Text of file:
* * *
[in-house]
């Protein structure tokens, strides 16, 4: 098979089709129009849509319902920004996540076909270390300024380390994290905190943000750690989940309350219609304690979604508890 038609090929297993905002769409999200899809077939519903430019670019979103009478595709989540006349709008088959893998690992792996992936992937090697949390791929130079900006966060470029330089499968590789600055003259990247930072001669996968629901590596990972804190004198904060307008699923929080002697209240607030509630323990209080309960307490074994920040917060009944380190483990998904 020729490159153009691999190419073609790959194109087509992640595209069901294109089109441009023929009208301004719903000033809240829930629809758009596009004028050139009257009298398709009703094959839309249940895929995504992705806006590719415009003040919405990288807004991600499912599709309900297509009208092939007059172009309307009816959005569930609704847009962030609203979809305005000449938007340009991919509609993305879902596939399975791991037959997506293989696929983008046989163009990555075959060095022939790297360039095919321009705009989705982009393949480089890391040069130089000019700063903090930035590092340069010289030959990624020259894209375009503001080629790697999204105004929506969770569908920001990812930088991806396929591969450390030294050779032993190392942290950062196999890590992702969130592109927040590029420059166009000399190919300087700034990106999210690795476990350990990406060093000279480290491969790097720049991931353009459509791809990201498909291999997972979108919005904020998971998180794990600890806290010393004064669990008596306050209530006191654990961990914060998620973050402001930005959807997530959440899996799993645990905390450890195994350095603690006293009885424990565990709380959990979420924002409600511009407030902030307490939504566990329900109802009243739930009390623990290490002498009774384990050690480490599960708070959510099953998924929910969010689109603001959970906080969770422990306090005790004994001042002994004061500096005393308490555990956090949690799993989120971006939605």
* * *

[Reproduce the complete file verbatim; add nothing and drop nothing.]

[in-house]
């Protein structure tokens, strides 16, 4: 098979089709129009849509319902920004996540076909270390300024380390994290905190943000750690989940309350219609304690979604508890 038609090929297993905002769409999200899809077939519903430019670019979103009478595709989540006349709008088959893998690992792996992936992937090697949390791929130079900006966060470029330089499968590789600055003259990247930072001669996968629901590596990972804190004198904060307008699923929080002697209240607030509630323990209080309960307490074994920040917060009944380190483990998904 020729490159153009691999190419073609790959194109087509992640595209069901294109089109441009023929009208301004719903000033809240829930629809758009596009004028050139009257009298398709009703094959839309249940895929995504992705806006590719415009003040919405990288807004991600499912599709309900297509009208092939007059172009309307009816959005569930609704847009962030609203979809305005000449938007340009991919509609993305879902596939399975791991037959997506293989696929983008046989163009990555075959060095022939790297360039095919321009705009989705982009393949480089890391040069130089000019700063903090930035590092340069010289030959990624020259894209375009503001080629790697999204105004929506969770569908920001990812930088991806396929591969450390030294050779032993190392942290950062196999890590992702969130592109927040590029420059166009000399190919300087700034990106999210690795476990350990990406060093000279480290491969790097720049991931353009459509791809990201498909291999997972979108919005904020998971998180794990600890806290010393004064669990008596306050209530006191654990961990914060998620973050402001930005959807997530959440899996799993645990905390450890195994350095603690006293009885424990565990709380959990979420924002409600511009407030902030307490939504566990329900109802009243739930009390623990290490002498009774384990050690480490599960708070959510099953998924929910969010689109603001959970906080969770422990306090005790004994001042002994004061500096005393308490555990956090949690799993989120971006939605």